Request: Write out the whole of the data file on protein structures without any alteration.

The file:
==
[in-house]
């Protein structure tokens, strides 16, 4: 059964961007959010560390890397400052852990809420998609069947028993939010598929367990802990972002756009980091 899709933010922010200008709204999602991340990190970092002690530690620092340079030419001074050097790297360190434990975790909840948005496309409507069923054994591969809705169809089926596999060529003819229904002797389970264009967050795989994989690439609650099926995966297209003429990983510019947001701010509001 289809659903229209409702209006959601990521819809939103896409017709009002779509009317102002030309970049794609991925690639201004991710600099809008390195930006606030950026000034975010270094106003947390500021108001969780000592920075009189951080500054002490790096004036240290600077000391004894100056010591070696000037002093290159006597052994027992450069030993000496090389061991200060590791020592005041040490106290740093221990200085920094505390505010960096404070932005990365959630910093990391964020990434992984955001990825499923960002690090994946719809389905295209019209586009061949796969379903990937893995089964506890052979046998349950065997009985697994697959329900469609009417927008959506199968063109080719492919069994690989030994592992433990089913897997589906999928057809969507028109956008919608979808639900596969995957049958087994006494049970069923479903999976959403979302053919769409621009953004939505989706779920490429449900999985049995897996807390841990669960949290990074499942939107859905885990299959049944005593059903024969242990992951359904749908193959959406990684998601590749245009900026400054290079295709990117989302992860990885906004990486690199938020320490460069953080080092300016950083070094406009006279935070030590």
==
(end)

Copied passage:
[in-house]
């Protein structure tokens, strides 16, 4: 059964961007959010560390890397400052852990809420998609069947028993939010598929367990802990972002756009980091 899709933010922010200008709204999602991340990190970092002690530690620092340079030419001074050097790297360190434990975790909840948005496309409507069923054994591969809705169809089926596999060529003819229904002797389970264009967050795989994989690439609650099926995966297209003429990983510019947001701010509001 289809659903229209409702209006959601990521819809939103896409017709009002779509009317102002030309970049794609991925690639201004991710600099809008390195930006606030950026000034975010270094106003947390500021108001969780000592920075009189951080500054002490790096004036240290600077000391004894100056010591070696000037002093290159006597052994027992450069030993000496090389061991200060590791020592005041040490106290740093221990200085920094505390505010960096404070932005990365959630910093990391964020990434992984955001990825499923960002690090994946719809389905295209019209586009061949796969379903990937893995089964506890052979046998349950065997009985697994697959329900469609009417927008959506199968063109080719492919069994690989030994592992433990089913897997589906999928057809969507028109956008919608979808639900596969995957049958087994006494049970069923479903999976959403979302053919769409621009953004939505989706779920490429449900999985049995897996807390841990669960949290990074499942939107859905885990299959049944005593059903024969242990992951359904749908193959959406990684998601590749245009900026400054290079295709990117989302992860990885906004990486690199938020320490460069953080080092300016950083070094406009006279935070030590």